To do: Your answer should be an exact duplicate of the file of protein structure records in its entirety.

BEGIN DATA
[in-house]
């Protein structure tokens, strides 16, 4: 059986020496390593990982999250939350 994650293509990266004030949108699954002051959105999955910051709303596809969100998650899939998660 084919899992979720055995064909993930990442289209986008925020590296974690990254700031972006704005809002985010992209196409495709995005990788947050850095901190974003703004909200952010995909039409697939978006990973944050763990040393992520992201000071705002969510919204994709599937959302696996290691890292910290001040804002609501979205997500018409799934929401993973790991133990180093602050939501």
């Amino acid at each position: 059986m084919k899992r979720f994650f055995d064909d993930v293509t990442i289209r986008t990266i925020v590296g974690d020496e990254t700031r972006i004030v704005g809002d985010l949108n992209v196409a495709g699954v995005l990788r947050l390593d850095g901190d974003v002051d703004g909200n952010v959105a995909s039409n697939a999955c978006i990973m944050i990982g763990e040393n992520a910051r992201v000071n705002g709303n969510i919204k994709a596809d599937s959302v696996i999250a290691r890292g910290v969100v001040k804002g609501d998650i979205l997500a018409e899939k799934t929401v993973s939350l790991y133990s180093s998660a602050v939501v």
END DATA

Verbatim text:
[in-house]
């Protein structure tokens, strides 16, 4: 059986020496390593990982999250939350 994650293509990266004030949108699954002051959105999955910051709303596809969100998650899939998660 084919899992979720055995064909993930990442289209986008925020590296974690990254700031972006704005809002985010992209196409495709995005990788947050850095901190974003703004909200952010995909039409697939978006990973944050763990040393992520992201000071705002969510919204994709599937959302696996290691890292910290001040804002609501979205997500018409799934929401993973790991133990180093602050939501």
């Amino acid at each position: 059986m084919k899992r979720f994650f055995d064909d993930v293509t990442i289209r986008t990266i925020v590296g974690d020496e990254t700031r972006i004030v704005g809002d985010l949108n992209v196409a495709g699954v995005l990788r947050l390593d850095g901190d974003v002051d703004g909200n952010v959105a995909s039409n697939a999955c978006i990973m944050i990982g763990e040393n992520a910051r992201v000071n705002g709303n969510i919204k994709a596809d599937s959302v696996i999250a290691r890292g910290v969100v001040k804002g609501d998650i979205l997500a018409e899939k799934t929401v993973s939350l790991y133990s180093s998660a602050v939501v």